The Hugo Awards: The Money Angle

I wanted to write something about the Hugo awards, but I don’t really know enough about them to contribute meaningfully to the discussion one way or another. I have never been to Worldcon, and as a self-published author who flies well below the radar I don’t expect to see any of my book up there anytime soon, nor do feel bad about that. I’m just here to write and entertain.

Personally I dislike both the extreme right, and extreme left getting involved in this debate. North American directional politics, fed by the twenty-four hours “news” channels and the pundit blogs, is capable of very little other than bringing rage and ruin to everything it touches right now. I hate to think that in the midst of the massive boom in genre fiction that this ugliness could turn people off, and possibly even stunt the growth of SF/F.

What interests me most about the whole debate is that none of the articles that I have read about the whole Kerfuffle, most of which are very good, none cover the economic aspect of winning an award.

I would not buy a book simply because it was a Hugo award winner. However, if I was on the fence about a book and saw that it won an award, that would make me more likely to buy it. An award is an indication of quality, at the very least.

Perhaps more importantly winning (or even being short-listed) an award acts as additional exposure acts for both the work and the author. It will not push a niche intellectual work to bestseller status, to be sure, but I am confident that winning an award, especially a prestigious award, will expose a book to new readers and elevate sales in almost all cases.

Many authors are ego driven enough to value the award above the sales that it generates. Some writers, however, are far more motivated by sales figures and really don’t care how they get them. Attaching “Hugo” to their name and book will get those extra sales and so they have an economic motive, regardless of what ideology they might be espousing to justify their actions.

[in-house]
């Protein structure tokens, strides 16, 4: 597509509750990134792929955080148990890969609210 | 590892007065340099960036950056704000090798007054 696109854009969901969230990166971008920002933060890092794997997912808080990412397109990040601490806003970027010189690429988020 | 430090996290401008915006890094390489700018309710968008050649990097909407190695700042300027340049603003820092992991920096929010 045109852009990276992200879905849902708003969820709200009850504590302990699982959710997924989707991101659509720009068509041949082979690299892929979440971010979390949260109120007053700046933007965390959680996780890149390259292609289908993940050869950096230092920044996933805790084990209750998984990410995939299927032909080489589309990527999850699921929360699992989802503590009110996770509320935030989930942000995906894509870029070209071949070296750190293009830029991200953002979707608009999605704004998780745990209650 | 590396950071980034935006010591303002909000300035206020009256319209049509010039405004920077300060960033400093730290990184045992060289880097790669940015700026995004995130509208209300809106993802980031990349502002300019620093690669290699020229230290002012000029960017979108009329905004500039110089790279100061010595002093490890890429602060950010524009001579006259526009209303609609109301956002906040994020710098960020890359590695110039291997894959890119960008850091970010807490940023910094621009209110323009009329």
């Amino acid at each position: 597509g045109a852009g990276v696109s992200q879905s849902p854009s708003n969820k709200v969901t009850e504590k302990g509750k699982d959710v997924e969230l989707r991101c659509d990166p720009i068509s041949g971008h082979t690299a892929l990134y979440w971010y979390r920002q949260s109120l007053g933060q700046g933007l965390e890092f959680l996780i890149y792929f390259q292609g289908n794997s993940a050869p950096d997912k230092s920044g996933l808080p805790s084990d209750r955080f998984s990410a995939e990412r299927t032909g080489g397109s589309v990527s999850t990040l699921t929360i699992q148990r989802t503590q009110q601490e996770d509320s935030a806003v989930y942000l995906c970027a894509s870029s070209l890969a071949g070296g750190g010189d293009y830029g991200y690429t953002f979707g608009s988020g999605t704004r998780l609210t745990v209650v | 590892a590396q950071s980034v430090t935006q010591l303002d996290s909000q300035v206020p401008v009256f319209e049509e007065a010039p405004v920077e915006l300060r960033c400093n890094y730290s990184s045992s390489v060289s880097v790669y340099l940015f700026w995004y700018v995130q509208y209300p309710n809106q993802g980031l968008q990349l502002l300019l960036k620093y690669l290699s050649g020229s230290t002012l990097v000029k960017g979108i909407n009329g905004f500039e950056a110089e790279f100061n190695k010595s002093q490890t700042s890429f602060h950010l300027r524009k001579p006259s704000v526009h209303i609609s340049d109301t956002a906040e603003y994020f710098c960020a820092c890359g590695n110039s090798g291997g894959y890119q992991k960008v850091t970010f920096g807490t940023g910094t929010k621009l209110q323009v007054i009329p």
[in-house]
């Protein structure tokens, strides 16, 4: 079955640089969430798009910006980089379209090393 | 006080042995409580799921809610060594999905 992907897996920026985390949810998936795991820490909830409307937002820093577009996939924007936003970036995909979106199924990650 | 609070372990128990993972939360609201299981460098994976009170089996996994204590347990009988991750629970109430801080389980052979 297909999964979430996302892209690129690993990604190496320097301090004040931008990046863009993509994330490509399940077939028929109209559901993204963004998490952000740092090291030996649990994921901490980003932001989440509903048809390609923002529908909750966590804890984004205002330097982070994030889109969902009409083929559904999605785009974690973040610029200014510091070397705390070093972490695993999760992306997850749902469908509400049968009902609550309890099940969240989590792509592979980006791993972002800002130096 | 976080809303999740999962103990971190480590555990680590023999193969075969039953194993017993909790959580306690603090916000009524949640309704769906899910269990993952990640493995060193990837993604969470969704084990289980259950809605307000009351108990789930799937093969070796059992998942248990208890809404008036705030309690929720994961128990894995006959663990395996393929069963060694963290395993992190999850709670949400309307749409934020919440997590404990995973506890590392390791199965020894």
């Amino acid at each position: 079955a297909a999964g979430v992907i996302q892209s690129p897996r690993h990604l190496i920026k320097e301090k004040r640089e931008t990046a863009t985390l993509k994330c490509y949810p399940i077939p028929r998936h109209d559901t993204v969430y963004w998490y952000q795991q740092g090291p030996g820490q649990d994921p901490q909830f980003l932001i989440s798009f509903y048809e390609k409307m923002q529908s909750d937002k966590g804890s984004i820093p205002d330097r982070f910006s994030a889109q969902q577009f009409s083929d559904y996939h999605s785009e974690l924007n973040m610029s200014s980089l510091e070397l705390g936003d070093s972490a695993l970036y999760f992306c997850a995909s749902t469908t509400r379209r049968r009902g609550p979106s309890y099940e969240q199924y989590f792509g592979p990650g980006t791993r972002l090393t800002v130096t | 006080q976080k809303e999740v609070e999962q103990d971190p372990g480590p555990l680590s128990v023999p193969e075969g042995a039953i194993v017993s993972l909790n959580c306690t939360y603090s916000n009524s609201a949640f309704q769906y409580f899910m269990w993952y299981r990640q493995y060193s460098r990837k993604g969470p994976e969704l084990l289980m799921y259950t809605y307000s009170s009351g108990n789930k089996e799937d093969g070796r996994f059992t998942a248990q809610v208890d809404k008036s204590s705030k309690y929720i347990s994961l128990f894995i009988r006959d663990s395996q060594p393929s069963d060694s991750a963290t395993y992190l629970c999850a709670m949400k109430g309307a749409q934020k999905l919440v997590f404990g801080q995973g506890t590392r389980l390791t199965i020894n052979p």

So while there is an ideological battle here, which is very sad, there is also the simple fact that by gaming the system the Sad Puppies have gained publicity and increased sales. The people who are outraged by their actions are not in their intended readership and I suspect that they, or their publishers, know it. The very nature of their very public campaign, and the amount of publicity it generates for their works, win or lose, demonstrates that at least some of them are motivated by sales as well as ideology.

Making money is not a bad thing, of course, but while winning an award increases sales, battles like this can damage how people view the award, which degrades the value of the endorsement that the award represents.

Unfortunately, it is a hard problem to fix. Every system can be gamed, and as George RR Martin brilliantly stated changing the rules to stop this behaviour only feeds into the narrative of a liberal conspiracy at the Hugos promoted by the Sad Puppies. Incidentally this will get like minded people to buy more of their books as well. Readers will often support writers they feel are being persecuted, as I found out when this happened. After I complained, readers picked up on the attack and sales increased.

Which means that there is also a possible economic motive behind complaining about being persecuted, which can get people on your side and sell more books… 😦

P.S: I don’t like identity politics, but people who form factions to promote their works based on not being part of a certain clique are only engaging in reactionary identity politics.

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4 comments on “The Hugo Awards: The Money Angle

  1. Cora Buhlert says:

    Excellent post, C.P.D. And you’re right, the economic motivations are frequently ignored, though Kameron Hurley, who won two Hugos last year, did discuss the sales boost her novels got from the Hugo winner banner on the cover.

    I also hear you on the fact that this is a very US-centric debate, the political dimensions of which leave many non-Americans baffled.

    BTW, a pal of mine has set up a survey about the Hugos specifically aimed at Non-US fans and readers to get their POV. The link is here, if you’re interested: https://docs.google.com/forms/d/1hOmiJkkVsVrQkdW_CJh-a8Un_SVM8NggCcbQT8p1bW8/viewform

  2. grimkrieg says:

    Thanks Cora!

    The comment that really struck me was Larry Correia complaining about how people at a Con shunned him and using it as an excuse for doing this. I cannot think of a writer who does not have people who want to see them humbled. Even people like myself, who very few have heard of, have to contend with negativity. It seems to be part of being a writer.

    • Cora Buhlert says:

      Personally, I suspect that a lot of people simply didn’t know who Correia was at the time, since he wasn’t all that well known outside his enthusiastic fanbase. I remember that I had to look up who he was, when he was nominated for the Campbell Award.

      But even if he was shunned, it happens to all of us and it truly seems to be part of being a writer.

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